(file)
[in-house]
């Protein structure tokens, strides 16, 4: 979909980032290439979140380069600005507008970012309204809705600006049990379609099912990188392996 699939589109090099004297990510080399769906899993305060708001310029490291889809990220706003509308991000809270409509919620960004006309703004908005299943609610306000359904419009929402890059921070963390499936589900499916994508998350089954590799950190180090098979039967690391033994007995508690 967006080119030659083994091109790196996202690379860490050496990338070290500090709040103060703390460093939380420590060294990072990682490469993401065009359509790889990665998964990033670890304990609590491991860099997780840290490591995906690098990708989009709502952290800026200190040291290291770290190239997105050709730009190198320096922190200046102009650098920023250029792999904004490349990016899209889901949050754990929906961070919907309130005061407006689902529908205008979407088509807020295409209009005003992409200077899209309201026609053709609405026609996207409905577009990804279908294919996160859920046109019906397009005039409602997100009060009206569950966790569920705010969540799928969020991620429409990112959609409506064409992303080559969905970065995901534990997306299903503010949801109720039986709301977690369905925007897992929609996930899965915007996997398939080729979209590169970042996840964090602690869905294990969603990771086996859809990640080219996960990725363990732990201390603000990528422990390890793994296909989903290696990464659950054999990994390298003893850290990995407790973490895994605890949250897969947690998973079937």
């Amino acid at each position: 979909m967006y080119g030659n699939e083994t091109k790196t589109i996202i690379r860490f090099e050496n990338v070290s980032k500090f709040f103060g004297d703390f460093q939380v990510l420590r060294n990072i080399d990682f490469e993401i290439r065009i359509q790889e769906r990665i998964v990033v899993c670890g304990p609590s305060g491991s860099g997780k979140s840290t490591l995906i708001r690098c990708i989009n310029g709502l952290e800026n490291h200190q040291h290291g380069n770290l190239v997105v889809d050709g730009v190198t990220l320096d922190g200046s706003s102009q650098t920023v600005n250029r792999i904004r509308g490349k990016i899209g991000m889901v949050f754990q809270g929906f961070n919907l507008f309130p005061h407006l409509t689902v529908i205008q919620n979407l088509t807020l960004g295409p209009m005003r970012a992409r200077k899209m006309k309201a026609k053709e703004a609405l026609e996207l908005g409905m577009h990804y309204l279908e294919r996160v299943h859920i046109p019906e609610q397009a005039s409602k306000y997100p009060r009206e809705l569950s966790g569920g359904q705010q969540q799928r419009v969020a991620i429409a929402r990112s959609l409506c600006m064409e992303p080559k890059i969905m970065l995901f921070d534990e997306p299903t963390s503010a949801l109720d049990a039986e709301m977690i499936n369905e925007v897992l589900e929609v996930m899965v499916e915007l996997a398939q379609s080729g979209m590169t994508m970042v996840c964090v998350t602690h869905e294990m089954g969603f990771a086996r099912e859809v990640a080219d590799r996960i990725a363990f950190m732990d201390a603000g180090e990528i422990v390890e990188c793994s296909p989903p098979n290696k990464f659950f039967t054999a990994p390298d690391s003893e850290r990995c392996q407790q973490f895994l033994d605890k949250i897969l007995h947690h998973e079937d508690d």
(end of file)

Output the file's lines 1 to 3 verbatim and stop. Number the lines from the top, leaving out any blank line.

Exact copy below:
[in-house]
């Protein structure tokens, strides 16, 4: 979909980032290439979140380069600005507008970012309204809705600006049990379609099912990188392996 699939589109090099004297990510080399769906899993305060708001310029490291889809990220706003509308991000809270409509919620960004006309703004908005299943609610306000359904419009929402890059921070963390499936589900499916994508998350089954590799950190180090098979039967690391033994007995508690 967006080119030659083994091109790196996202690379860490050496990338070290500090709040103060703390460093939380420590060294990072990682490469993401065009359509790889990665998964990033670890304990609590491991860099997780840290490591995906690098990708989009709502952290800026200190040291290291770290190239997105050709730009190198320096922190200046102009650098920023250029792999904004490349990016899209889901949050754990929906961070919907309130005061407006689902529908205008979407088509807020295409209009005003992409200077899209309201026609053709609405026609996207409905577009990804279908294919996160859920046109019906397009005039409602997100009060009206569950966790569920705010969540799928969020991620429409990112959609409506064409992303080559969905970065995901534990997306299903503010949801109720039986709301977690369905925007897992929609996930899965915007996997398939080729979209590169970042996840964090602690869905294990969603990771086996859809990640080219996960990725363990732990201390603000990528422990390890793994296909989903290696990464659950054999990994390298003893850290990995407790973490895994605890949250897969947690998973079937």
């Amino acid at each position: 979909m967006y080119g030659n699939e083994t091109k790196t589109i996202i690379r860490f090099e050496n990338v070290s980032k500090f709040f103060g004297d703390f460093q939380v990510l420590r060294n990072i080399d990682f490469e993401i290439r065009i359509q790889e769906r990665i998964v990033v899993c670890g304990p609590s305060g491991s860099g997780k979140s840290t490591l995906i708001r690098c990708i989009n310029g709502l952290e800026n490291h200190q040291h290291g380069n770290l190239v997105v889809d050709g730009v190198t990220l320096d922190g200046s706003s102009q650098t920023v600005n250029r792999i904004r509308g490349k990016i899209g991000m889901v949050f754990q809270g929906f961070n919907l507008f309130p005061h407006l409509t689902v529908i205008q919620n979407l088509t807020l960004g295409p209009m005003r970012a992409r200077k899209m006309k309201a026609k053709e703004a609405l026609e996207l908005g409905m577009h990804y309204l279908e294919r996160v299943h859920i046109p019906e609610q397009a005039s409602k306000y997100p009060r009206e809705l569950s966790g569920g359904q705010q969540q799928r419009v969020a991620i429409a929402r990112s959609l409506c600006m064409e992303p080559k890059i969905m970065l995901f921070d534990e997306p299903t963390s503010a949801l109720d049990a039986e709301m977690i499936n369905e925007v897992l589900e929609v996930m899965v499916e915007l996997a398939q379609s080729g979209m590169t994508m970042v996840c964090v998350t602690h869905e294990m089954g969603f990771a086996r099912e859809v990640a080219d590799r996960i990725a363990f950190m732990d201390a603000g180090e990528i422990v390890e990188c793994s296909p989903p098979n290696k990464f659950f039967t054999a990994p390298d690391s003893e850290r990995c392996q407790q973490f895994l033994d605890k949250i897969l007995h947690h998973e079937d508690d």